So... This part of a car is not my forte. Help!
#11
That sounds like a little better answer. It's amazing all the crap they will put on a car. I bypassed all that, the first thing I did was flip the air cleaner lid, and remover the plastic scoop inserts in the hood. Probably didn't help much, but at that time in life I thought it did. JTS 71 Mach1
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#12
I have never been convinced flipping the air-cleaner lid did anything to help the engine run...simply because if it did, the OEM designers would have just designed it to gulp more air. But who knows?

Taking the air scoop block-off plates will not do anything other than allow water and dirt all over your engine!
But...removing them sure does alleviate the obvious "fakeness" of the scoops visible to anyone who looks at them!
The plastic thing inside the air cleaner against the outer sidewall is a holder for the foam breather element (#FB-59), part of the PCV system.
The PCV valve (located in the top of the oil-fill cap on the drivers side valve cover) pulls oily air vapors from the top of the crankcase, and routed them back into the carb (through the vacuum hose in the back of the carb) and engine so as to be 'reburned' for cleaner emissions.
But, since inducing a vacuum into the crankcase via the PCV system could cause a host of issues( Oil consumption, loss of power, valve cover leaks, etc...), a "breather" system is incorporated.
This is the "path" of air into and out of the PCV system:
1) fresh air enters the air cleaner
2) fresh air is drawn into and through the foam breather element (the #FB-59 unit) and down through the hose leading into the passenger side valve cover.
3) This fresh air mixes in the crankcase with the oily vapors from combustion that are in the crankcase, diluting it somewhat.
4) vacuum from the PCV valve located in the driver side valve cover (on the other side of the engine) draws this oily vapor OUT of the crankcase and routes it into the rear, base of the carb.
5) This oily vapor is mixed with the incoming fresh air charge going into the carb, to be reburned during combustion.

If you do not have a functioning breather system hooked up, your PCV valve cannot work properly leading to sludge build up and dirty oil after relatively few miles. This is the earliest of "emissions control devices" and is one of the good ones! You need it!

The PCV system has an important function when the engine is NOT running also:

When the engine is shut off, all vacuum bleeds off (naturally) and a spring-loaded plunger within the PCV valve closes, blocking any oily vapors from floating up through the PCV valve, through the hoses to the carb, and up and out, into the surrounding air.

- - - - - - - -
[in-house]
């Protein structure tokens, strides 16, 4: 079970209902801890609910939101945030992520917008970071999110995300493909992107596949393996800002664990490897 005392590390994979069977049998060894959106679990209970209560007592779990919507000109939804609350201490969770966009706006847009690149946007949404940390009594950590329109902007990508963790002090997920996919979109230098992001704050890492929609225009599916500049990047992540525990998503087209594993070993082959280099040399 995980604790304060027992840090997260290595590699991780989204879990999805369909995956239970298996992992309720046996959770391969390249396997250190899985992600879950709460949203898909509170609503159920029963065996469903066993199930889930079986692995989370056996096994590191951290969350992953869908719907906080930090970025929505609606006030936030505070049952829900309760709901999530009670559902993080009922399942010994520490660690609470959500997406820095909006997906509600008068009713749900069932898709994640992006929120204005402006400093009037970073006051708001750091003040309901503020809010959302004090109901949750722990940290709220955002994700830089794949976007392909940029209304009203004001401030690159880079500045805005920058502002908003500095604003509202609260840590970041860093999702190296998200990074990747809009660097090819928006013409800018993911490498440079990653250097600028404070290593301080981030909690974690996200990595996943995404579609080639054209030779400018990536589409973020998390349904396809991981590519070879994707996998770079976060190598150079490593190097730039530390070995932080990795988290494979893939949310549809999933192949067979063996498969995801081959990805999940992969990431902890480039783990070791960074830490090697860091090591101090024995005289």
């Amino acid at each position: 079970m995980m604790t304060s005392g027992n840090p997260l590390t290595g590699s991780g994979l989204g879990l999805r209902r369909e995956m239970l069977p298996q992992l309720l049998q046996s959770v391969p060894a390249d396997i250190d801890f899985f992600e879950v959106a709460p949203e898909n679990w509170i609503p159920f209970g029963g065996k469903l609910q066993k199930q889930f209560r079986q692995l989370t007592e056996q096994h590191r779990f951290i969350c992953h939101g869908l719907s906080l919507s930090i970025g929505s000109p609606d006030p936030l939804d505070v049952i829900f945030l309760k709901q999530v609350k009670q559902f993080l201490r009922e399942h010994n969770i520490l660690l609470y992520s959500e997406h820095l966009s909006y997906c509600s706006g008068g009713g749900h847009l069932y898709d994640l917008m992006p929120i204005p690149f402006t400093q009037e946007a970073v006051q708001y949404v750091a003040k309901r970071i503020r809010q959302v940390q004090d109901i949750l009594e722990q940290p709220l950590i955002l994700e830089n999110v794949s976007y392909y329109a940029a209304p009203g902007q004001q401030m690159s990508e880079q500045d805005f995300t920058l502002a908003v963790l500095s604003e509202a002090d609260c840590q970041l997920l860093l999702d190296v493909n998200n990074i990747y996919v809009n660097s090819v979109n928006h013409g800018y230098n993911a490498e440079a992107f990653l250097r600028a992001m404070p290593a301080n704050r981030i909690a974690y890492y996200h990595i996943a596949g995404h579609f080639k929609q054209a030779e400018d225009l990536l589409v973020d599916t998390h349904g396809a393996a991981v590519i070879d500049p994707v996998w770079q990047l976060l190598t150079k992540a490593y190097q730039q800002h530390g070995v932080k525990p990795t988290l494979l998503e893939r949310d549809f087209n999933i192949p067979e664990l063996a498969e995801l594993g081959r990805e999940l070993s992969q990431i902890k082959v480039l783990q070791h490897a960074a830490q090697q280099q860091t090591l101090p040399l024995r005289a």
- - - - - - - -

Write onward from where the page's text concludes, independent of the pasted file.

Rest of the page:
The vapors could still float out the other "end" of the system, the breather (#FB-59) on the other side of the engine, so a foam element is placed in there to catch and trap the heavier-than-air oily vapors as they pass through the foam, and into the air cleaner interior.
The entire air-cleaner assembly however is a sealed unit, trapping any dirty/ oily air vapors within the air- cleaner, gulped down into the carb at the next start-up.

This is the reason no "open element" air cleaners could be used on OEM cars past 1968 (1965 in California, I think). A "sealed crankcase" is required on all OEM vehicles since then.

When Ford was defending themselves from the tree-huggers attacking them about their evil and gigantic Excursion, Ford made the public comment that...

"...driving down the highway at 55MPH for ONE HOUR in a new Excursion produces fewer emissions than a properly-functioning '65 Mustang 289 does sitting in a parking lot with the ENGINE TURNED OFF for the same hour."

This is mostly due to the effectiveness of the PCV system (not yet mandated on a '65 Mustang) which traps vapors in the system while the engine is turned off.
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#13
Spot on.... and well-written, Kit. Remember crankcase draft tubes?
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#14
Got these pictures from the 1973 Mustang Part & Body Illustrations. Wanted to post them here in case anyone else in the future is trying to piece this together. You still have to do some leg work and look up part numbers if you aren't sure what you're looking at.


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#15
Thanks Eric!

As they say - a picture is worth a thousand words.
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